Three methods to optimize MySQL database query _ MySQL

Source: Internet
Author: User
Any database programmer has the following experience: a bad SQL query statement in a high-traffic database driver can seriously affect the running of the entire application, it not only consumes more Database time, but also affects other application components. For example, MySQL optimizes MySQL queries.

Any database programmer has the following experience: a bad SQL query statement in a high-traffic database driver can seriously affect the running of the entire application, it not only consumes more Database time, but also affects other application components.

Like other disciplines, optimizing query performance is largely dependent on developers' intuition. Fortunately, databases like MySQL come with some assistance tools. This article briefly discusses the three tools: using indexes, analyzing queries using EXPLAIN, and adjusting the internal configuration of MySQL.

I. using indexes

MySQL allows you to index database tables so that you can quickly search for records without scanning the entire table at the beginning, which significantly speeds up query. Each table can have up to 16 indexes. In addition, MySQL also supports multiple column indexes and full-text searches.

It is very easy to add an INDEX to a table. you only need to call the create index command and specify its fields for the INDEX.

Here, the username field of the users table is indexed to ensure that the SELECT query statements that reference this field in the WHERE or HAVING clause run faster than those that do not have an index added.

It is worth noting that indexes are like a double-edged sword. Indexing each field of a table is usually unnecessary and may slow down the operation because MySQL has to re-create indexes for these additional tasks every time it inserts or modifies data in the table. On the other hand, it is not a good idea to avoid indexing each field of a table, because the query operation slows down when the record insertion speed is increased. This requires a balance. for example, when designing an index system, it is wise to consider the table's main functions (data repair and editing.

II. optimize query performance

When analyzing query performance, it is also useful to consider the EXPLAIN keyword. The EXPLAIN keyword is generally placed before the SELECT query statement to describe how MySQL performs the query operation, and the number of rows to be executed in the result set returned by MySQL.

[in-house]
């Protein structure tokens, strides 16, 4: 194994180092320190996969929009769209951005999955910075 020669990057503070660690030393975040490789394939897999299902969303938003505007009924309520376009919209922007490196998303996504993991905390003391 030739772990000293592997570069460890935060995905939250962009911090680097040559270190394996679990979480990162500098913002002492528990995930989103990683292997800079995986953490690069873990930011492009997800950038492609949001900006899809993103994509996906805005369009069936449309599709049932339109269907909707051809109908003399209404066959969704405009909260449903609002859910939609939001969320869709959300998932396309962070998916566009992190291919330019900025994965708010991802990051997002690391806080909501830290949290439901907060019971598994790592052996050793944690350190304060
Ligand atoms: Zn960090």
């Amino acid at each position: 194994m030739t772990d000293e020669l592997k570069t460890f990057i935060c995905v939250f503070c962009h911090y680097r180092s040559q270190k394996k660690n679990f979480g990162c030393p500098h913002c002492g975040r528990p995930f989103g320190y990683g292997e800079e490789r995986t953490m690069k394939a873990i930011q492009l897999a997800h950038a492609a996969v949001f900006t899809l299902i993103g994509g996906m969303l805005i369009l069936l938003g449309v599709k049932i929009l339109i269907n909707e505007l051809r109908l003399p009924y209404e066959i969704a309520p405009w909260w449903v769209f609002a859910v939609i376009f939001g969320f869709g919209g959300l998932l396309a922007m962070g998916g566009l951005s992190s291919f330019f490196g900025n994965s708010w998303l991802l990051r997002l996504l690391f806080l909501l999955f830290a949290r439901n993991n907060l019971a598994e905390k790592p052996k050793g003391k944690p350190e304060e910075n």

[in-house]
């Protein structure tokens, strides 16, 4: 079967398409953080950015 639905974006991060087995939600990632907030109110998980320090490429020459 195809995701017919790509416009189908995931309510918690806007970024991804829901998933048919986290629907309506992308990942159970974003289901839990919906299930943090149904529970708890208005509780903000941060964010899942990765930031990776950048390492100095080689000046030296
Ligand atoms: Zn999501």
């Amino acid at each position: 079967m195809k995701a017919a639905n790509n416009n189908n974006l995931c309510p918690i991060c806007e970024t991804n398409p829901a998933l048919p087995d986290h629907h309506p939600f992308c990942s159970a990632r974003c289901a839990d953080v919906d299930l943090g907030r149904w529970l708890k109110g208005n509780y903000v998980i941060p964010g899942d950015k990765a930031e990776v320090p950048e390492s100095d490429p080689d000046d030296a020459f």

3. adjust internal variables

MySQL is so open that you can easily adjust its default settings to achieve better performance and stability. Key variables to be optimized are as follows:

Change the index buffer length (key_buffer)

Generally, this variable controls the buffer length to be used when processing index tables (read/write operations. MySQL User Manual points out that this variable can be continuously increased to ensure the optimal performance of the index table, and it is recommended to use 25% of the size of the system memory as the value of this variable. This is one of the most important configuration variables of MySQL. if you are interested in optimizing and improving the system, you can change the value of the key_buffer_size variable.

Change the table length (read_buffer_size)

When a query continuously scans a table, MySQL allocates a memory buffer for it. The read_buffer_size variable controls the size of the buffer. If you think continuous scanning is too slow, you can increase the performance by increasing the variable value and memory buffer size.

Set the maximum number of opened tables (table_cache)

This variable controls the maximum number of tables opened by MySQL at any time, thereby controlling the server's ability to respond to input requests. It is closely related to the max_connections variable. increasing the table_cache value enables MySQL to open more tables, just like increasing the max_connections value to increase the number of connections. When receiving a large number of requests from different databases and tables, consider changing the size of this value.

Set a time limit for slow query (long_query_time)

MySQL has a "slow query log", which automatically records all queries that have not been completed within a specific time range. This log is useful for tracking inefficient or misperforming queries and searching for optimization objects. The long_query_time variable controls the maximum time limit, in seconds.

The above discussion provides the usage methods of the three tools used to analyze and optimize SQL queries to improve the performance of your applications.

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